Laws for allLawmakers must indulge in proper deliberations to make the law-making process transparent.
A robust lawmaking process demands rigorous scrutiny by Parliament. That is why lawmakers elections are essential and we vote for leaders thinking they will be instrumental in the law-making process. Every election cycle, we vote thinking our chosen representative will advance crucial social, economic and political issues in Parliament and draft bills that aim to represent the people. But in a country like ours, we are often duped. The political parties hardly encourage public participation in lawmaking and with the Oli-administration taking over, most bills are often bulldozed rather than passed through extensive deliberation in Parliament. This is a worrisome trend, as such a practice will encourage lawmakers to misuse their power and believe they are not accountable to the broader citizenry.
The constitution of 2015 is a case in point. Following the devastating Gorkha Earthquake, Nepali political parties had rushed the constitution without collecting feedback from the members of the public. In a similar fashion, many important bills have been introduced or passed without consulting with the public and civil society members, curtailing people’s social and political rights. The consultation phase, which has been in practice for a long time, is considered a critical element of the democratic exercise of lawmaking.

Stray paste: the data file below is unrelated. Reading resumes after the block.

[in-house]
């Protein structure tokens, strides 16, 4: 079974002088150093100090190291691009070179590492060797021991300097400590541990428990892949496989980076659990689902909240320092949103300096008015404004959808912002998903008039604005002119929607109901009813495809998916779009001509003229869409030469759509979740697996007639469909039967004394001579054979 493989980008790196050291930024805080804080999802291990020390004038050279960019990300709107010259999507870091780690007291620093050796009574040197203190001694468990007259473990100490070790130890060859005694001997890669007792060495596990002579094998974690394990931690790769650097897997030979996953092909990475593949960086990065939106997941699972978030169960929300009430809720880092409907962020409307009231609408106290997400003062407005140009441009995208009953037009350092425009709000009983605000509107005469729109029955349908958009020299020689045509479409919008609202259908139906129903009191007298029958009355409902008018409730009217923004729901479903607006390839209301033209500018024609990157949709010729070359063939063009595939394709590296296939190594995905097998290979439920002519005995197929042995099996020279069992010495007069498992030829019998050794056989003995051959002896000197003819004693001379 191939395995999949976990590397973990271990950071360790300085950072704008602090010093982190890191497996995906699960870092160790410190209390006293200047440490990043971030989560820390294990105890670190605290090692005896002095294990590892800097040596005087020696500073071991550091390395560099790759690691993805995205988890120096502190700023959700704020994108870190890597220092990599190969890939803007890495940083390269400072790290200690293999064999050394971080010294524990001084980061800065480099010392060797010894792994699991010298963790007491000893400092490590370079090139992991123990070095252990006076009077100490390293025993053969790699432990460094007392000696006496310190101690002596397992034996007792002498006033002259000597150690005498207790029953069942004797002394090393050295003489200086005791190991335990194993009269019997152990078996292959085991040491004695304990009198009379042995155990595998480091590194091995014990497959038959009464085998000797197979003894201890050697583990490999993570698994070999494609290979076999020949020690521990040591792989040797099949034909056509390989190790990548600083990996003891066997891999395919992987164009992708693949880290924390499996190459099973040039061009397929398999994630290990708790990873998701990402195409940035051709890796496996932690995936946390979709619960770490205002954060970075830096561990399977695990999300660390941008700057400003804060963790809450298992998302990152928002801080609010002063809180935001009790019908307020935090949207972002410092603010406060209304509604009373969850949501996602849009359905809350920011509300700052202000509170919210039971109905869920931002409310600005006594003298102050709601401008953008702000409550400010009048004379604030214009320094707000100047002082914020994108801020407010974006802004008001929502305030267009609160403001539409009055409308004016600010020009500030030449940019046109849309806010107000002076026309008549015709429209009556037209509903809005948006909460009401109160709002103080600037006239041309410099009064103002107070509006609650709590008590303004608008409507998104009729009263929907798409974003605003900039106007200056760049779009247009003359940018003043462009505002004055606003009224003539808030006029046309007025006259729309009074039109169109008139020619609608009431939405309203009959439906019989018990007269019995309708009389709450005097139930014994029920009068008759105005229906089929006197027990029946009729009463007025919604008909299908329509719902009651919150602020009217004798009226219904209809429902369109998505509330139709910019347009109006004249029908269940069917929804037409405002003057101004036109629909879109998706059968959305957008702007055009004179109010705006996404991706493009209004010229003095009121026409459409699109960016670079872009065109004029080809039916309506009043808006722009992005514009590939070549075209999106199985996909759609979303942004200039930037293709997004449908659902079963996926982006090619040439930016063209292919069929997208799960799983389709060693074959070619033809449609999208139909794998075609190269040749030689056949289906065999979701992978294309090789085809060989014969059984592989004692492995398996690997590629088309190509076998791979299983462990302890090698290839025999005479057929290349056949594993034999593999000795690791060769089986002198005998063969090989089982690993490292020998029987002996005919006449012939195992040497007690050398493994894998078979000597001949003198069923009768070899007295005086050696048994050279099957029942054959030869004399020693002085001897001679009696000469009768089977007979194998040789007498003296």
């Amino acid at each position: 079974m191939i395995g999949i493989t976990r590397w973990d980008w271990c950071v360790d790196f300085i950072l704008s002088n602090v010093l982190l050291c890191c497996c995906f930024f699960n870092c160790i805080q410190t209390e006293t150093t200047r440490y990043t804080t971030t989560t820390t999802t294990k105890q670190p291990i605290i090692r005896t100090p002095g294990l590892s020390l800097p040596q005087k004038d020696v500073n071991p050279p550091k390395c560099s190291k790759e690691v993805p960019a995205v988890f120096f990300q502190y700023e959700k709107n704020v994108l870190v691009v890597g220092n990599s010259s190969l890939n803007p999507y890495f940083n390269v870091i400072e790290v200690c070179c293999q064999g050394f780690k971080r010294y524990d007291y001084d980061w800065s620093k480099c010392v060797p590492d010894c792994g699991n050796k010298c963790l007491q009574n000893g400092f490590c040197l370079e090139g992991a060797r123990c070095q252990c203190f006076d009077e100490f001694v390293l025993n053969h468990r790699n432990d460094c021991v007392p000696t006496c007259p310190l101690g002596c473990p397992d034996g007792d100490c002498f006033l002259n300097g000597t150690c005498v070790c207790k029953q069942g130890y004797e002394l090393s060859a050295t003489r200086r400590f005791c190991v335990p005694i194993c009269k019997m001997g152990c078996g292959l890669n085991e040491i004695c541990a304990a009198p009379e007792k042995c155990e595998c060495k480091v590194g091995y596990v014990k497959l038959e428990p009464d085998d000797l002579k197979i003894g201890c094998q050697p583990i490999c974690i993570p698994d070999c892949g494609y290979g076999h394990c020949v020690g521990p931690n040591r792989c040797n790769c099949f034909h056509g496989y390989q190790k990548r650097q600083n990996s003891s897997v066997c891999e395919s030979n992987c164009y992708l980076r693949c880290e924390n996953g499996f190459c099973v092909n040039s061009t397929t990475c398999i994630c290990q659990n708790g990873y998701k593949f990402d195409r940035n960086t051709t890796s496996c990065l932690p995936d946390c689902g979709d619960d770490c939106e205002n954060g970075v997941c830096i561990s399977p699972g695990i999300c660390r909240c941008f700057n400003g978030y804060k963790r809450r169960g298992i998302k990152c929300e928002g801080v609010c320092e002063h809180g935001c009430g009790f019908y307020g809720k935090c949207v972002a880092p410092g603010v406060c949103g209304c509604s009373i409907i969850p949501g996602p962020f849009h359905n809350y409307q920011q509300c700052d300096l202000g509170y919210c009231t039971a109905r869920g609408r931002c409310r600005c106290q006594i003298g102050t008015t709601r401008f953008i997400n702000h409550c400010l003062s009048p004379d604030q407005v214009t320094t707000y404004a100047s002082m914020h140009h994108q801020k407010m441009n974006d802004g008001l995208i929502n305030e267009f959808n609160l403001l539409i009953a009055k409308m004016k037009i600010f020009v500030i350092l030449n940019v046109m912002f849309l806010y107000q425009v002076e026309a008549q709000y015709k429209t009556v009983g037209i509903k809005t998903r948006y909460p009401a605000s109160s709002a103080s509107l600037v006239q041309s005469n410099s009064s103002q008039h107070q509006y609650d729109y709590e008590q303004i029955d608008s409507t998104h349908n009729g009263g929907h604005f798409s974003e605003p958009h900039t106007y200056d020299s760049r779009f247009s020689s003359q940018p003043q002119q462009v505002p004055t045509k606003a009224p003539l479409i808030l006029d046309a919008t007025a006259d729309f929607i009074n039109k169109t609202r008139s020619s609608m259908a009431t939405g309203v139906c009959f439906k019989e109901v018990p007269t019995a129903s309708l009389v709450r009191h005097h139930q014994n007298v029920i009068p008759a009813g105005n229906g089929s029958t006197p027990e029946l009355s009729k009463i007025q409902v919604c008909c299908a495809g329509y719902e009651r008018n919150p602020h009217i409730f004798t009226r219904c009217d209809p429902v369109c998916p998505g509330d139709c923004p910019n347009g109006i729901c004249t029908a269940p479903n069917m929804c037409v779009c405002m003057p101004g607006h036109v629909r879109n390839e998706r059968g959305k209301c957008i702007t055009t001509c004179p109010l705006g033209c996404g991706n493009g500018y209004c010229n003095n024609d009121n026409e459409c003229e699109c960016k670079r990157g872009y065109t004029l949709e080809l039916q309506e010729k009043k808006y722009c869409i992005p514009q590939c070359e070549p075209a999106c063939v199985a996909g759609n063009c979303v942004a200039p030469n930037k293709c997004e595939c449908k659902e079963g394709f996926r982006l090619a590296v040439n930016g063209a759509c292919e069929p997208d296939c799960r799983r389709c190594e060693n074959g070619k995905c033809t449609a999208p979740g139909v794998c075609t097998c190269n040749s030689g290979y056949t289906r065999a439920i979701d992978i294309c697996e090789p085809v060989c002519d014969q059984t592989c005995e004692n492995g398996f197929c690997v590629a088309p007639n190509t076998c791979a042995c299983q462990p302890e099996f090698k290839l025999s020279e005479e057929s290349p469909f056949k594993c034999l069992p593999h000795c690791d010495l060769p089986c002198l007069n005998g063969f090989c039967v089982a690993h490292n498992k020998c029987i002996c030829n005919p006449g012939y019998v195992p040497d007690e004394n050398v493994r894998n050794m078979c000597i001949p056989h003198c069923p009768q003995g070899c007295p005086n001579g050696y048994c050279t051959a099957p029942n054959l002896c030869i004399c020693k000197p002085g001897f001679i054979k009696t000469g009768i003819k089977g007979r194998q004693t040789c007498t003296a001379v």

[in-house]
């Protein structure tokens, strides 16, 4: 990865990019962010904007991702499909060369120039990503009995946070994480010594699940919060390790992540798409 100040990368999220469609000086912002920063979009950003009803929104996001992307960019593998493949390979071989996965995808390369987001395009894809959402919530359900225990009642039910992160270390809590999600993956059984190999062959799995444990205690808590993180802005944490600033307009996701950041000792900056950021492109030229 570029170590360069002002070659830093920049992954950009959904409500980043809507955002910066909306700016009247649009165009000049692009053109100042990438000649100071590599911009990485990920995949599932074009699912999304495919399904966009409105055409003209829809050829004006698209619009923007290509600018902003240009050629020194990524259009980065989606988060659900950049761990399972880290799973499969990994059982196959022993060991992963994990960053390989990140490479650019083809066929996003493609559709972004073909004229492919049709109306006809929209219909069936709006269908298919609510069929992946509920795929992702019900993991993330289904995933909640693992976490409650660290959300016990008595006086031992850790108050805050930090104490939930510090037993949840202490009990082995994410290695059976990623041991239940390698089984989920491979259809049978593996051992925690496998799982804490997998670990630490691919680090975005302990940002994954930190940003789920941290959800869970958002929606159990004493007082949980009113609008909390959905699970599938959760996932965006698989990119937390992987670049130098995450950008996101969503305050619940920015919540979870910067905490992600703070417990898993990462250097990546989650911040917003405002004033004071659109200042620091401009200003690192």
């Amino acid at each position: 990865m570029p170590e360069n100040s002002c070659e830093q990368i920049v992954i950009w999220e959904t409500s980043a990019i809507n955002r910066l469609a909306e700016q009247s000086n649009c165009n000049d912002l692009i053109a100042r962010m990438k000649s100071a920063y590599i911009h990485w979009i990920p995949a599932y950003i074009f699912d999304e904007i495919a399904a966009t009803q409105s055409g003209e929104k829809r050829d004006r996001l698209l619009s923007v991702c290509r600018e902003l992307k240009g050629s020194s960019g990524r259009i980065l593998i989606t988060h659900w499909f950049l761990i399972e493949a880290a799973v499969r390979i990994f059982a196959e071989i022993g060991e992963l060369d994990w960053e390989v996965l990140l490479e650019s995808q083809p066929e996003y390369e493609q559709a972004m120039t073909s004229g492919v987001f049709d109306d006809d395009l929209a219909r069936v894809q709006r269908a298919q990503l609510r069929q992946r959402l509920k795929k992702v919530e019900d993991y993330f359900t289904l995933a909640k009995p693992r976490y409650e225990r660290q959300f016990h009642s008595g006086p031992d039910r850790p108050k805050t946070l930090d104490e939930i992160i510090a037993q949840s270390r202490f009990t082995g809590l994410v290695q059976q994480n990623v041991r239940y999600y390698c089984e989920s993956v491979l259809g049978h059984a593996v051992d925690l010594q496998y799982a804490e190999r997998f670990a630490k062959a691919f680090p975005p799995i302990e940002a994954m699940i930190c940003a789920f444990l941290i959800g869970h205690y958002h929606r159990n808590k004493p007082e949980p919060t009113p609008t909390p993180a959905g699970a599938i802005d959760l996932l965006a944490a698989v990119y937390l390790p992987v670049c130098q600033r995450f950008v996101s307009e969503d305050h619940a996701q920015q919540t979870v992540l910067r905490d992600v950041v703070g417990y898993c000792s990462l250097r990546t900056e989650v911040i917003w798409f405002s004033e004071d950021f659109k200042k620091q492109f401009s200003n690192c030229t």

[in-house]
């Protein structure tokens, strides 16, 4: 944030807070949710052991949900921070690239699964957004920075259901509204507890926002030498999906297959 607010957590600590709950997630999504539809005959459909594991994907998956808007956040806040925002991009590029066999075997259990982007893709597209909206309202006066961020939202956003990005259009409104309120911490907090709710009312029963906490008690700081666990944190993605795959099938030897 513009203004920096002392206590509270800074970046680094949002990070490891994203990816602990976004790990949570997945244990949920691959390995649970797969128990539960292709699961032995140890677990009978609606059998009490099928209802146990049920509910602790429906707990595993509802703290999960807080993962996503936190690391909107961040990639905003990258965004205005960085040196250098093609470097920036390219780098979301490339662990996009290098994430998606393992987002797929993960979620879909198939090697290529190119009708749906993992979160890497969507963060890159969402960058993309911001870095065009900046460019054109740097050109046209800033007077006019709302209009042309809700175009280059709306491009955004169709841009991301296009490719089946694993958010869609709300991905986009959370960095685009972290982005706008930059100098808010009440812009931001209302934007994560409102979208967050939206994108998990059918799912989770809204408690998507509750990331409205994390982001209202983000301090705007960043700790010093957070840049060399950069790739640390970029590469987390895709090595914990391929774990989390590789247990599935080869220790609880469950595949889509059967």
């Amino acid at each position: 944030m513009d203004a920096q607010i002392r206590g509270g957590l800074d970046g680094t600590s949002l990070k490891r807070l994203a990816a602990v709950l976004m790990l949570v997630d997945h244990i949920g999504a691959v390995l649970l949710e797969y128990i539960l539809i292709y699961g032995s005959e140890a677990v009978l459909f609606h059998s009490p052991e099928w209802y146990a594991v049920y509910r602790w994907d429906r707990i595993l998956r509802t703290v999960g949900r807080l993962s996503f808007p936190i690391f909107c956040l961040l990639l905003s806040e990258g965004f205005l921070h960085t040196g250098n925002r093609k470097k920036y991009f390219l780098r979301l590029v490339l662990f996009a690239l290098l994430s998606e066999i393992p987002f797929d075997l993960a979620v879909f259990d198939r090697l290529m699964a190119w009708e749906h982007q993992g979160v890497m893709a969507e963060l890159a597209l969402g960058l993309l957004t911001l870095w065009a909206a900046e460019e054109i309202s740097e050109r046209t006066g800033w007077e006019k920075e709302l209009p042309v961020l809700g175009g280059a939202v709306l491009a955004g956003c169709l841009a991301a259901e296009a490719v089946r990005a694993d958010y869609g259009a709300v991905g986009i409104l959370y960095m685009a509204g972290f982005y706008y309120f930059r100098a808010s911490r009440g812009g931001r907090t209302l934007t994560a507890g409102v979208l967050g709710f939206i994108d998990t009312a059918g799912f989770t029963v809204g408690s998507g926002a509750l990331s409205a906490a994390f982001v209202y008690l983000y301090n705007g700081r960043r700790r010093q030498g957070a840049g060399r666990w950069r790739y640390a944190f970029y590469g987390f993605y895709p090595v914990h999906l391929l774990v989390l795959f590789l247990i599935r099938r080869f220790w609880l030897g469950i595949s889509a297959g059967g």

When the government introduced the Media Council Bill in May 2019, the bill was shrouded in secrecy for months. It aimed to curtail freedom of speech—a right guaranteed by the constitution. Similarly, the IT Management Bill, which gave sweeping powers to authorities to block social media platforms if they are not registered in Nepal, was silently pushed through Parliament, as well. Both the bills have been extremely controversial, and in hindsight, it can be understood why the government chose to move forward with the bill without discussing its provisions with the concerned individuals.
The current government almost enjoys a two-third majority in the Parliament. With that kind of strength, the government can pass any bill. But scrutiny should not be impacted by either the strength of numbers in Parliament or political agreement on issues. What’s more, the Nepali Congress as the current opposition has been unable to mount a proper challenge to the ruling party.
One way of ensuring this robustness is making it a requirement to refer all bills to Parliamentary committees. And in the committees, a well-laid out process of debate is a must. Only when the lawmakers indulge in proper deliberations can there be transparency in the law-making process. Since laws impact everyone in the country, it cannot be crafted in an opaque manner.
Lest the incumbent government forget, Nepal is still a democracy where people send their representatives as lawmakers. Given that, the government must reach out to all across the aisle, be generous and accommodate those on the other side of the political fence as well as discuss crucial bills in Parliament. The law-making process must strive to be a deliberative process where a plurality of views are encouraged rather than shunned and ignored.
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